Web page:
Situation 5:

I was playing the finals of BR Nationals in 2006, with Enduring Ideal against UB control. At the end of my opponent’s turn I Topped and saw both a Boseiju, Who Shelters All and a Zur’s Weirding. I make it so that I draw the Boseiju and I have the four casting cost on top to reveal to the Counterbalance, to counter his potential Annex on my Boseiju and win the game on the next turn. On my turn I draw, play the Boseiju and pass. On my opponent’s turn, he draws and plays Annex.

Everyone is watching the match – it is going to define the national champion. I wanted to show them how I predicted exactly what would happen, and how I played around it. I had plenty of mana, but I would look somewhat foolish to activate Sensei’s Divining Top in response to just leave the same card there – after all, they knew I knew the top card, and I wanted to look professional – at the time, I felt like I had something to prove.

It may sound silly, but I actually spent a while pondering the options in my head – do I top to make sure the card is there and win the game, or do I just show the card I know is there and win the game in a more impressive way? In the end, I decided too much was at stake, and just topped to make sure. The top card was not Zur’s Weirding.

The moral of this story is that winning takes precedence over everything. Nowadays, it does not matter how I think I will look – I will make the play that gives me the best percentage of winning, even if it looks foolish. In this situation, if I do not Top, I lose the game – how did I even consider let anything get in the way of winning the game? Who cares what the other people think? (though imagine what they would think if I had not Topped and then revealed another card…). This goes both ways, too – I will no longer make a play because it is “splashy” or “genius” just because people are watching unless I think it is the correct play, and I will no longer not make a play because I may look dumb to whoever is watching.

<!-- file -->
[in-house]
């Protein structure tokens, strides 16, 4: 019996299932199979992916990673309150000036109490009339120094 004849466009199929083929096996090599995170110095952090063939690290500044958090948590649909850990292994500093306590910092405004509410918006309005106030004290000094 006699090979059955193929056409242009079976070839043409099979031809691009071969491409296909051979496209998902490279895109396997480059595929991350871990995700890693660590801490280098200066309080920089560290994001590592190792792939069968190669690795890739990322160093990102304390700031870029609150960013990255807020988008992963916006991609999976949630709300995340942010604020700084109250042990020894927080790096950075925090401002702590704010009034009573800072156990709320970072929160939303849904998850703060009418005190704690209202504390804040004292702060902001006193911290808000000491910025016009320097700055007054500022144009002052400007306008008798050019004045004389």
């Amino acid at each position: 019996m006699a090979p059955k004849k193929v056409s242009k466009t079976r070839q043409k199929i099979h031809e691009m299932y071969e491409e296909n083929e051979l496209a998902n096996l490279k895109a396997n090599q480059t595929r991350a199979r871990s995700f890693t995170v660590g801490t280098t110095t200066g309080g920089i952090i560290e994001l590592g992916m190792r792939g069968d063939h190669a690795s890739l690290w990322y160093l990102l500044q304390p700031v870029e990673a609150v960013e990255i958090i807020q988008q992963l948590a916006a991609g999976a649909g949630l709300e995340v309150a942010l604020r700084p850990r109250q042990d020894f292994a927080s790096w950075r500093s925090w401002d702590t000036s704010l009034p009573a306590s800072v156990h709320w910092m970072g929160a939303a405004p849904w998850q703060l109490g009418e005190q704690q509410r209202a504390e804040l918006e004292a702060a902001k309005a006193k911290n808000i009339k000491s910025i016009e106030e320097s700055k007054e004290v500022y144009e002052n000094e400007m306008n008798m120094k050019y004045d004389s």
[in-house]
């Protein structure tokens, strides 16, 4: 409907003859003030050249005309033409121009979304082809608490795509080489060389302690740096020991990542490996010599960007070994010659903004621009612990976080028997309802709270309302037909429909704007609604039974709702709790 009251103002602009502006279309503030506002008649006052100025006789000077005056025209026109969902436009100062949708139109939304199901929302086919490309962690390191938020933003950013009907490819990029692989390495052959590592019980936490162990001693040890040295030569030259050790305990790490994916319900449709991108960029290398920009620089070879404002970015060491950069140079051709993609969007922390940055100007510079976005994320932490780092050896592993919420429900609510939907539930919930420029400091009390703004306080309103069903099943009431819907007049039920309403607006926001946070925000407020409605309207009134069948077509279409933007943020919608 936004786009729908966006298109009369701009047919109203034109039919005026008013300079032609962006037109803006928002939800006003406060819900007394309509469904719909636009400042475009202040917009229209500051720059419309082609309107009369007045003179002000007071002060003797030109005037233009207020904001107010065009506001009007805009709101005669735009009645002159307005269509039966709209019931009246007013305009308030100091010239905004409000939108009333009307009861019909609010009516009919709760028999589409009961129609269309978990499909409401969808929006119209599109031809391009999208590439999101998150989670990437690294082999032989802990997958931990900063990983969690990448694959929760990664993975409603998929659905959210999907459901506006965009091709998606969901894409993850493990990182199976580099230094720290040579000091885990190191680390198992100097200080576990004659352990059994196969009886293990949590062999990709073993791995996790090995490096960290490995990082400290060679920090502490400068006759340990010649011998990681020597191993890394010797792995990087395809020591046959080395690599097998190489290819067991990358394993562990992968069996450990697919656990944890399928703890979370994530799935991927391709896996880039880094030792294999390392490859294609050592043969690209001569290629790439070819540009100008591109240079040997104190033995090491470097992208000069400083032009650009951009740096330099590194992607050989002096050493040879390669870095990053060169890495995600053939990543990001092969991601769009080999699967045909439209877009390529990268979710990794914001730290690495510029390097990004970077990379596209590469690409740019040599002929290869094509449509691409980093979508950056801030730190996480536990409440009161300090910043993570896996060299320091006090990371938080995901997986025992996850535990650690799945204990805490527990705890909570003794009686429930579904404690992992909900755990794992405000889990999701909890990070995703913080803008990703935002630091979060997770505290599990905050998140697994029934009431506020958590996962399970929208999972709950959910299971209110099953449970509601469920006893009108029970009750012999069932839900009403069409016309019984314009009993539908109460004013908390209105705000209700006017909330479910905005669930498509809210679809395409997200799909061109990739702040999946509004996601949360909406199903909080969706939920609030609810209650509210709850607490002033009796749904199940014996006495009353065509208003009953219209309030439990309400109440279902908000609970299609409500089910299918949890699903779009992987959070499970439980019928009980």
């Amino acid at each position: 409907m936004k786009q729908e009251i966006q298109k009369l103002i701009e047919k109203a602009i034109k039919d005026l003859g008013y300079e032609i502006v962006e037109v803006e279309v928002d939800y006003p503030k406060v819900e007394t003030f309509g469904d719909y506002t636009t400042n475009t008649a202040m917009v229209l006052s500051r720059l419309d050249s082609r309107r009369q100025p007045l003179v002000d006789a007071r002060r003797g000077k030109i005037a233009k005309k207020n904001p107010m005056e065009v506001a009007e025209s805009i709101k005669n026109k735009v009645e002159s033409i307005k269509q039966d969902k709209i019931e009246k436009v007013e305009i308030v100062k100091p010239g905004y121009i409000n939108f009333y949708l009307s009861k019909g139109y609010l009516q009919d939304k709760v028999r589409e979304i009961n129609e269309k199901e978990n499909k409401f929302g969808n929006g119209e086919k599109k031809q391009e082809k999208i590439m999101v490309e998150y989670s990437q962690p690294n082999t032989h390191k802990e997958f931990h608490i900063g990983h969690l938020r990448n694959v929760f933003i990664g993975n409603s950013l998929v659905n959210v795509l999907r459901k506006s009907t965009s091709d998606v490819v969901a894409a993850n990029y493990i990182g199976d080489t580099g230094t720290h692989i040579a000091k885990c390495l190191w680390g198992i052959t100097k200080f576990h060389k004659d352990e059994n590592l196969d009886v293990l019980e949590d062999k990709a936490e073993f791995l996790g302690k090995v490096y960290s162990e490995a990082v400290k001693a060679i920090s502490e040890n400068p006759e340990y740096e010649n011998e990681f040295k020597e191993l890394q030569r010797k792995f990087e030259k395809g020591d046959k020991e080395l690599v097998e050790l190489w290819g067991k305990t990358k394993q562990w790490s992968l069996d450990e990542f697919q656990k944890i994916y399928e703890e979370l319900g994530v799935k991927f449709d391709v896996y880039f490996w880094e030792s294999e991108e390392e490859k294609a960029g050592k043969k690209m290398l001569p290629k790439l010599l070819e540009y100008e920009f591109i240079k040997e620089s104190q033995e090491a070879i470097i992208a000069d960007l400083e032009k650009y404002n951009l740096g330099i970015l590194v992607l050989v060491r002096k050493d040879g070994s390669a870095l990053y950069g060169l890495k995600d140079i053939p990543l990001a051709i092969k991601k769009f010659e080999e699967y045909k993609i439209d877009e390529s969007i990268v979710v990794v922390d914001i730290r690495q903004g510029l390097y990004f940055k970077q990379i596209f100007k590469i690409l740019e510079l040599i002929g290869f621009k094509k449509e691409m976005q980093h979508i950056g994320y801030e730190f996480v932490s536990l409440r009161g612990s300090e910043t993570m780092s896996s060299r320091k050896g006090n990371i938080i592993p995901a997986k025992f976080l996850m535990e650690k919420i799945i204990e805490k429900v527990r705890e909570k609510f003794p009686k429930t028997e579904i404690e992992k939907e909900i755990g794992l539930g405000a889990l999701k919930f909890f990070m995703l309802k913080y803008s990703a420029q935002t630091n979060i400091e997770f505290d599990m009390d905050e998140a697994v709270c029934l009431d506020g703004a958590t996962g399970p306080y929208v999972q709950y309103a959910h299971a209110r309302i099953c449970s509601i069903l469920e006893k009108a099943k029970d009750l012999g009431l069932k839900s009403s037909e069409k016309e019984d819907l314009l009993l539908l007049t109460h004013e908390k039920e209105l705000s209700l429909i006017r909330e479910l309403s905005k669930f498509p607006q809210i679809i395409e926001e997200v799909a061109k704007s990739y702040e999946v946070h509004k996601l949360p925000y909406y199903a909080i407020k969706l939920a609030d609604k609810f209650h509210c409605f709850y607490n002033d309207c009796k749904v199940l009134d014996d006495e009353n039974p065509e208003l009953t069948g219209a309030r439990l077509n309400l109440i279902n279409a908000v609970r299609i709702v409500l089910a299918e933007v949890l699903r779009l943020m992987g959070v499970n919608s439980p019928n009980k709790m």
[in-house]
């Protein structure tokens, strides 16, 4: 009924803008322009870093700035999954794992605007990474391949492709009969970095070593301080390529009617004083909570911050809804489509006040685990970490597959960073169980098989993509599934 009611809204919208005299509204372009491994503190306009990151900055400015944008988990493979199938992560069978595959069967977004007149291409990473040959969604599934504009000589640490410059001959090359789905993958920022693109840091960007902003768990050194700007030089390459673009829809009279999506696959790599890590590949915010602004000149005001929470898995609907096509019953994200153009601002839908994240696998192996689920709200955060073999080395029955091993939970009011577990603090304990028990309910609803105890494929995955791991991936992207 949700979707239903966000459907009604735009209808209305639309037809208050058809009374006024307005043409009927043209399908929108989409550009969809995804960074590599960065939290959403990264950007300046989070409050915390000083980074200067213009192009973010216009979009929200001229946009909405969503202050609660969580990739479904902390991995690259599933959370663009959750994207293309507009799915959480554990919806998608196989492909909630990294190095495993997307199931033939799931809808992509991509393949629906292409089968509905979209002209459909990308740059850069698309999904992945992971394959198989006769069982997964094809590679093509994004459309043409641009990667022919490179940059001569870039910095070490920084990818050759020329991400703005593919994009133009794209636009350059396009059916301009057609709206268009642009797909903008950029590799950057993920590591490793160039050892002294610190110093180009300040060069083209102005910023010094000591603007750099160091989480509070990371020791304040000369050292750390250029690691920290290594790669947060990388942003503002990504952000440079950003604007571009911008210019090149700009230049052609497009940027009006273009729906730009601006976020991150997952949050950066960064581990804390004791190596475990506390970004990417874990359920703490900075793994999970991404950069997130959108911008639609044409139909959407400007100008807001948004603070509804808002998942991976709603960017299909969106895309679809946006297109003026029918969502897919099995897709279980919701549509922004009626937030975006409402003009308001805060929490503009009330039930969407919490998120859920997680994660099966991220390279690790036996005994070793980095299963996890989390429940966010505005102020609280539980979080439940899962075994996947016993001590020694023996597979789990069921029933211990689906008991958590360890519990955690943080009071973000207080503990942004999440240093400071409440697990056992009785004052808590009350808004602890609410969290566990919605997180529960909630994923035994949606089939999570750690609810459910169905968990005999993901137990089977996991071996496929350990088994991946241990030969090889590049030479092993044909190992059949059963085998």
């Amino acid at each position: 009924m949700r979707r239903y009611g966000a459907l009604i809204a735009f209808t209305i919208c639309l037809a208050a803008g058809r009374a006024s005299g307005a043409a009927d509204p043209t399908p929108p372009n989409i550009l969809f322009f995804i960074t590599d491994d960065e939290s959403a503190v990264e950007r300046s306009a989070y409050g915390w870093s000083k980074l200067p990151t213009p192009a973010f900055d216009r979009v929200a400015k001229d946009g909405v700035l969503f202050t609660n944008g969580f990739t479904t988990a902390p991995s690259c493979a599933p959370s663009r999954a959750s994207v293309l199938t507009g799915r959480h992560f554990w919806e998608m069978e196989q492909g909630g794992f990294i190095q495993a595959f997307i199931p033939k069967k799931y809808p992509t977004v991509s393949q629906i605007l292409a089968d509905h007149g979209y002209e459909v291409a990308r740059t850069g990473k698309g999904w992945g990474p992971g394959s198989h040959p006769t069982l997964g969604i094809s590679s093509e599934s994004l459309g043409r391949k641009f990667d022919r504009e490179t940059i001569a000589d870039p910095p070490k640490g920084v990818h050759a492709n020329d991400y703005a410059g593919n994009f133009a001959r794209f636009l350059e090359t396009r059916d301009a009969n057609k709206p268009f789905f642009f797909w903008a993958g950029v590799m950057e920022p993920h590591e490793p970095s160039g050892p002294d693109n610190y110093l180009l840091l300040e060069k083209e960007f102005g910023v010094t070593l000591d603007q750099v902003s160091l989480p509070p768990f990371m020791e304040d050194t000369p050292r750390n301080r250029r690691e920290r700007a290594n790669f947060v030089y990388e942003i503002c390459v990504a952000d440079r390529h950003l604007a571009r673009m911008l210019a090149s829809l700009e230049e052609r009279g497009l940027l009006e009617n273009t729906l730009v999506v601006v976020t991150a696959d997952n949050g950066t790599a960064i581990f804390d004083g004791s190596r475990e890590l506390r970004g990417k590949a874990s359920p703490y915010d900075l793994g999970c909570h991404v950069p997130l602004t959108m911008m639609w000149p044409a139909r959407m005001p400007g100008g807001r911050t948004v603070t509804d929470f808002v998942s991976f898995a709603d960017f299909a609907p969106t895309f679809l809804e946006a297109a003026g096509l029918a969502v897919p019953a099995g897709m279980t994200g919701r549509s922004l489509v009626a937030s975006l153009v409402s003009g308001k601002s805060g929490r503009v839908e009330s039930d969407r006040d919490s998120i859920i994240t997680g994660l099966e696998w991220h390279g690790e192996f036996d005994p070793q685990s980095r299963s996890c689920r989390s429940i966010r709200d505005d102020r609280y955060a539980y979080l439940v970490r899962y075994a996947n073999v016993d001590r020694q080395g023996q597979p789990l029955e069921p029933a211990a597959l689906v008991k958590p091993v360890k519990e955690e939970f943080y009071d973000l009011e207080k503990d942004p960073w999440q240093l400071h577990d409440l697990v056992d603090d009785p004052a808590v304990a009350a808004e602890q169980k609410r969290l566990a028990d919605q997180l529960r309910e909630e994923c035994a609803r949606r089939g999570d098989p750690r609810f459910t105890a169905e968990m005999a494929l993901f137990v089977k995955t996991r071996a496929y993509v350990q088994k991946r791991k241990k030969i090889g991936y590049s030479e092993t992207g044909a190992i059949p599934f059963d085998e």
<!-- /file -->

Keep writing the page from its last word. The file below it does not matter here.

Sometimes, “whoever is watching” is just your opponent – for example, at the Legacy GP in Chicago, I had an empty hand and my opponent played a two casting cost card, and I forgot to reveal blindly for Counterbalance. On my turn, I drew a two casting cost card (Dark Confidant or Tarmogoyf), and considered whether to play it or not – by playing it, I will show my opponent that I messed up and might lose because of that, because it will know there was a two in there. In the end, though, I just played it, because my desire to win the game was bigger than my desire to be “laughed at”. A lot of the times we mess up and then we change our plays so that it looks like to our opponent that we didn’t mess up, we just had a plan all along – don’t do that. If you make a mistake, accept it and keep playing your best, do not fuel the mistake to try to disguise it as a good play.

Another lesson in “accept and admit your mistakes” can be gotten from my match with Makihito Mihara at Worlds 2006 quarterfinals. In that match, Mihara started to combo with Rite of Flame and Seething Song, and then found out he was one mana short of 9 for Dragonstorm. Now, he could have just played a Bogardan Hellkite with his 8 mana, and acted like that was what he intended all along – but that would have left him without any rituals, and in a bad position. What he did instead was to Repeal my guy, so that he would keep his second Rite in hand – even if he does not find the third Rite, then there is still the chance that I do not kill him on my turn, and he can just play the Dragonstorm next turn. He didn’t panic when he realized he made a mistake – he simply tried to make the best out of the situation he put himself in, and for that I applaud him. Of course I would have applauded him more if it hadn’t cost me some thousand dollars, but it was still a nice way of handling it.

Well, this is it! I hope you’ve enjoyed this, and see you in Gothenburg!